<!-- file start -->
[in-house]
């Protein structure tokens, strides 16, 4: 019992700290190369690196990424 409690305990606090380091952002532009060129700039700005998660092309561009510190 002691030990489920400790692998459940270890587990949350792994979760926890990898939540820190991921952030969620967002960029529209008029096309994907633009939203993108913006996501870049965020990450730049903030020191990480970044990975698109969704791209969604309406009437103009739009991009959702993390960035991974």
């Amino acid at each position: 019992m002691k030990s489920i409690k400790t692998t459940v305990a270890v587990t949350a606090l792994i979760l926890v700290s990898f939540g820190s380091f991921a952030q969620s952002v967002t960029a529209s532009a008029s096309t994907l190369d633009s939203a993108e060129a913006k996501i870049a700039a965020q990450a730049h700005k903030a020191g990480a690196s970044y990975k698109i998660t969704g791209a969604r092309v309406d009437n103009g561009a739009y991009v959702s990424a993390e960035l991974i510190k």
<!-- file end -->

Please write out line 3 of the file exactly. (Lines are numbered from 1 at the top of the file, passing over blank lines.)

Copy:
């Amino acid at each position: 019992m002691k030990s489920i409690k400790t692998t459940v305990a270890v587990t949350a606090l792994i979760l926890v700290s990898f939540g820190s380091f991921a952030q969620s952002v967002t960029a529209s532009a008029s096309t994907l190369d633009s939203a993108e060129a913006k996501i870049a700039a965020q990450a730049h700005k903030a020191g990480a690196s970044y990975k698109i998660t969704g791209a969604r092309v309406d009437n103009g561009a739009y991009v959702s990424a993390e960035l991974i510190k």